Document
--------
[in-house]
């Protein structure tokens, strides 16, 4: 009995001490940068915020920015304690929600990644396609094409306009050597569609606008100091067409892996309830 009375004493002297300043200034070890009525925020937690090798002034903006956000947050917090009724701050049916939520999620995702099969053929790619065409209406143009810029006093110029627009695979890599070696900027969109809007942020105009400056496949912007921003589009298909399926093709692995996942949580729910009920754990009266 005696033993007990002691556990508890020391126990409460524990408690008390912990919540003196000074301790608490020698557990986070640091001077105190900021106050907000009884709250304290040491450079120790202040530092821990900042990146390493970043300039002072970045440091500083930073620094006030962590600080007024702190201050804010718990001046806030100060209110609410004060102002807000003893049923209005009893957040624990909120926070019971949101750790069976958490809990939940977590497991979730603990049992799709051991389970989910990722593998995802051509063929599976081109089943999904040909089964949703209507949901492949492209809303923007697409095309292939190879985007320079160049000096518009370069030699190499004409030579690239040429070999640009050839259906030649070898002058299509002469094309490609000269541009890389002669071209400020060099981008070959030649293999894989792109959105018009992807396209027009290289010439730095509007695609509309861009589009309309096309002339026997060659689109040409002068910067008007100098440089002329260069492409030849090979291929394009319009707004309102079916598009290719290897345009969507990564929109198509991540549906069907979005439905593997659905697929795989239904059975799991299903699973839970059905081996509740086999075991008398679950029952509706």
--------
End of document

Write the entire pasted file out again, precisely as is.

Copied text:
[in-house]
């Protein structure tokens, strides 16, 4: 009995001490940068915020920015304690929600990644396609094409306009050597569609606008100091067409892996309830 009375004493002297300043200034070890009525925020937690090798002034903006956000947050917090009724701050049916939520999620995702099969053929790619065409209406143009810029006093110029627009695979890599070696900027969109809007942020105009400056496949912007921003589009298909399926093709692995996942949580729910009920754990009266 005696033993007990002691556990508890020391126990409460524990408690008390912990919540003196000074301790608490020698557990986070640091001077105190900021106050907000009884709250304290040491450079120790202040530092821990900042990146390493970043300039002072970045440091500083930073620094006030962590600080007024702190201050804010718990001046806030100060209110609410004060102002807000003893049923209005009893957040624990909120926070019971949101750790069976958490809990939940977590497991979730603990049992799709051991389970989910990722593998995802051509063929599976081109089943999904040909089964949703209507949901492949492209809303923007697409095309292939190879985007320079160049000096518009370069030699190499004409030579690239040429070999640009050839259906030649070898002058299509002469094309490609000269541009890389002669071209400020060099981008070959030649293999894989792109959105018009992807396209027009290289010439730095509007695609509309861009589009309309096309002339026997060659689109040409002068910067008007100098440089002329260069492409030849090979291929394009319009707004309102079916598009290719290897345009969507990564929109198509991540549906069907979005439905593997659905697929795989239904059975799991299903699973839970059905081996509740086999075991008398679950029952509706």